When Nationwide Retirement Institute set out to survey small businesses, with 50 to 299 employees, on their reactions to the Patient Protection and Affordable Care Act (ACA), it found a few surprises. First, companies said their ability to offer competitive medical benefits diminished as employees came to see their health care benefits as less attractive than those provided under government plans. To compensate, many of these businesses are increasing their contribution to employee retirement plans—and most say they need help from advisers with their benefits programs.
A few factors are in play, says John Carter, president of the retirement plans business at Nationwide. “First, the employees have more choices,” he tells PLANADVISER. “They have the employee benefit plan, or they can turn to the exchange.” As a result, the overall benefits package is a critical area for employers to examine. “If the employee chooses to go to the exchange, the company then has the salary and the retirement plan to focus on to recruit and retain staff.”
“A company’s health benefits package once proved to be a deciding factor in where employees chose to work. With health care now available on the open market, it’s harder for employers to separate from the pack,” Carter says. “Today’s job prospects will look for employers that provide them the greatest amount of total compensation. That includes those who match a higher percentage of what they will invest into a company retirement plan.”
Slightly more than two-thirds of employees in small businesses (64%) already see their health benefits as less attractive than what they can find on the open market. Carter points out that this option was not as attractive before the ACA, which made it illegal for insurance companies to turn down people for pre-existing conditions in non-employer-sponsored health care.
Small businesses are increasingly turning to financial advisers for assistance, Carter says, noting this is unsurprising when you look at small businesses and the role of medical benefits in retaining and keeping employees. “Forty-four percent of small-business owners said the ACA is difficult to navigate,” he says, and 34% said they are not prepared to handle the changes.
Carter also points out that nearly half of the smaller companies with at least 50 employees (43%) have increased their contributions to the retirement plan—a mere four months into the ACA’s implementation. “It’s a clear sign they are ready to re-engage with the plan’s features, having discussions with employees so they really see the benefit of the plan,” he says. “It’s a huge opportunity for advisers.”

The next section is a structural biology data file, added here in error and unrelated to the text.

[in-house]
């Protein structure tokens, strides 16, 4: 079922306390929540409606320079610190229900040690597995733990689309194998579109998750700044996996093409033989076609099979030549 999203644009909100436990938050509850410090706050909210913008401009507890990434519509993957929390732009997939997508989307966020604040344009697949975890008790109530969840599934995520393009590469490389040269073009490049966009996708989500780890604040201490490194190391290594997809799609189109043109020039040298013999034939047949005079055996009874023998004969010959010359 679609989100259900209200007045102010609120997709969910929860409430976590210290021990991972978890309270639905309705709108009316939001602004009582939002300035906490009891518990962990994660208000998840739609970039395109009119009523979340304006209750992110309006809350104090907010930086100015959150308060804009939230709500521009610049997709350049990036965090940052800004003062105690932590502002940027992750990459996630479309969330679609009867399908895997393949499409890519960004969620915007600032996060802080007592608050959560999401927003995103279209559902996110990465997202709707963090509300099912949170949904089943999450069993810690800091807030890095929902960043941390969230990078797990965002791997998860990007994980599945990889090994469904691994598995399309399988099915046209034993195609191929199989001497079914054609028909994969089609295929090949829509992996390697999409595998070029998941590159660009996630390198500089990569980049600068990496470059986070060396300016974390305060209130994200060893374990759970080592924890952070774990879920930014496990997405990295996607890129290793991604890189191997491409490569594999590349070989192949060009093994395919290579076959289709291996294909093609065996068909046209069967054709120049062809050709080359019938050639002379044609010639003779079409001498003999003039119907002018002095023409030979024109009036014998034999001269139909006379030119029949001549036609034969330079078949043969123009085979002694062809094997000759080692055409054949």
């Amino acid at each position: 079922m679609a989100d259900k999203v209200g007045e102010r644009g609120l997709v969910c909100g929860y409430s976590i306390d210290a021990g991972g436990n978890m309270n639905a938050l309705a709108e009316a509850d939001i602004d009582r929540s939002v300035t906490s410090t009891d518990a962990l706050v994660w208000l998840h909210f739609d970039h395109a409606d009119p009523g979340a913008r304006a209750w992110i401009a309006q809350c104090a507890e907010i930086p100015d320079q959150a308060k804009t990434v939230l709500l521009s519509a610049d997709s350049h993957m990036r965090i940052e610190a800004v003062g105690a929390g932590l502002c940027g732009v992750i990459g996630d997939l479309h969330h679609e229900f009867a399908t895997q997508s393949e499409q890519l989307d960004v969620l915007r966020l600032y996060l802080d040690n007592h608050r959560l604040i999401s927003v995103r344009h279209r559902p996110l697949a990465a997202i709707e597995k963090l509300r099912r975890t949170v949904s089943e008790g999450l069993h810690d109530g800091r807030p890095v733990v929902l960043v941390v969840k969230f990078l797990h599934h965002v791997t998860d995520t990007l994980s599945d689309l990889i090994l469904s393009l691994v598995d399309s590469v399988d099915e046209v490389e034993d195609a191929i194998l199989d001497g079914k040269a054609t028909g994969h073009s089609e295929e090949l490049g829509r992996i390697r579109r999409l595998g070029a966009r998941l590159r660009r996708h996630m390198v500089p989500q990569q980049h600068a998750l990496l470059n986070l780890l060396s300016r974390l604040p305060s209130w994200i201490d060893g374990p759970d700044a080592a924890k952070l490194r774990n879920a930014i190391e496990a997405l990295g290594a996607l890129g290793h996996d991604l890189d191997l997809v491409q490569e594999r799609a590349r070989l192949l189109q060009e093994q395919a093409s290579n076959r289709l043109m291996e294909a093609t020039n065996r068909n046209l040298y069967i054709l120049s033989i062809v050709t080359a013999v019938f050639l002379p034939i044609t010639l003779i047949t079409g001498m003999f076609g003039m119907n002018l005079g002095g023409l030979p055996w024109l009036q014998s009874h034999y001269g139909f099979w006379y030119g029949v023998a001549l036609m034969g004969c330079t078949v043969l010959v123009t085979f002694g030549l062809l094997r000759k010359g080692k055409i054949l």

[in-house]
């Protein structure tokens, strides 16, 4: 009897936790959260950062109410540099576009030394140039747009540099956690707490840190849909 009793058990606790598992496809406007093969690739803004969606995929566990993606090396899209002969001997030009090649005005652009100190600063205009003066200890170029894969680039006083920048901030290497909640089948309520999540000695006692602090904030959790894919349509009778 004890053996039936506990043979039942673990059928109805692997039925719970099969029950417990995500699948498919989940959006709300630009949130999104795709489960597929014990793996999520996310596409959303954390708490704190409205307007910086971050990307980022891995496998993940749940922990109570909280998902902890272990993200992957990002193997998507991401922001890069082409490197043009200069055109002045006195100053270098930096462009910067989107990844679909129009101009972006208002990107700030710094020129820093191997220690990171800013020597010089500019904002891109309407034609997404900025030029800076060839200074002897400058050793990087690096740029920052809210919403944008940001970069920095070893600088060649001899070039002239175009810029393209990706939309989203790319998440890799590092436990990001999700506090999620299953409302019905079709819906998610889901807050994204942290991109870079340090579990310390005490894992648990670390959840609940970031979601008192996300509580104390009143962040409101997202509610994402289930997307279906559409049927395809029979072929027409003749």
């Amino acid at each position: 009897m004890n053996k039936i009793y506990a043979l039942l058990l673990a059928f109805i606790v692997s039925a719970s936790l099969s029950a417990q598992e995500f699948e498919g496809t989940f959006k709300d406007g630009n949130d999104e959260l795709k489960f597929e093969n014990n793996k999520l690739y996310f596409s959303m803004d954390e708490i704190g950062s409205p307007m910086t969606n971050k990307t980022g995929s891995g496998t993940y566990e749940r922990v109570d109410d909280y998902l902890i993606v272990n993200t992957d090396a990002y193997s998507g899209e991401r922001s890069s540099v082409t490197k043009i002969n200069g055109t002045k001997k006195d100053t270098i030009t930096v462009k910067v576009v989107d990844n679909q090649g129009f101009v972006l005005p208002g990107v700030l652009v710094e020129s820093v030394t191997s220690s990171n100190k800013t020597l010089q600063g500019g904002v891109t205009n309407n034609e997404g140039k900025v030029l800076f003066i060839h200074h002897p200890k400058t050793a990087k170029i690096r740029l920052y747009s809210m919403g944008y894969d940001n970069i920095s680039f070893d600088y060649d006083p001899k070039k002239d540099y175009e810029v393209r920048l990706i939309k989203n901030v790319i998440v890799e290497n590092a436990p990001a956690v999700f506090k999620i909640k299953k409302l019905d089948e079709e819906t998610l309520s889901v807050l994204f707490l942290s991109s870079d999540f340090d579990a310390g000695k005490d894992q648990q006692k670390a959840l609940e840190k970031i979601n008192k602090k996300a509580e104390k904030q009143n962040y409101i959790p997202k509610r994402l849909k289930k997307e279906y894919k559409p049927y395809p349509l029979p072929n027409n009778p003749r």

Those same plans, Carter notes, will be under the same ACA requirements to provide health insurance for their full-time employees starting January 1. These smaller employers have a big appetite for help, according to Nationwide’s survey: 77% of small businesses said having an adviser familiar with the ACA would benefit their company. Seventy-two percent said they’d want to talk to an adviser who is familiar with the ACA.
Advisers interested in this part of their book of business can turn to resources such as those offered by Nationwide to prepare for helpful conversations with small businesses. Among the offerings on Nationwide’s site are white papers, tools, capabilities and content from The American College.
Kevin McGarry, director of the Nationwide Retirement Institute, also notes the need for advisers to help business owners with their questions on the ACA. “Advisers will have to devise strategies that furnish further incentives to the best employees to stay with their existing companies,” he says. “Plans that allow for larger benefit contributions to certain employees will be an attractive option, as will be offering retirement benefits with greater matching contributions.”
Among the findings:
- 67% of small-business owners believe the ACA will make it more difficult to offer competitive medical benefits;
- 44% say a greater need exists now to offer employee benefits than before the ACA was adopted; and
- 43% say they’ve already increased their contribution to retirement plans as a result of the ACA.
This survey was conducted online in the U.S. by Harris Poll on behalf of the Nationwide Retirement Institute between October 7 and October 20, 2014, among 334 small-business owners that have 50 to 299 employees and who are moderate/major influencers or primary decisionmakers in the selection of employee benefits for their company.
The 2015 Nationwide Retirement Institute Small Business Owners Survey can be accessed here.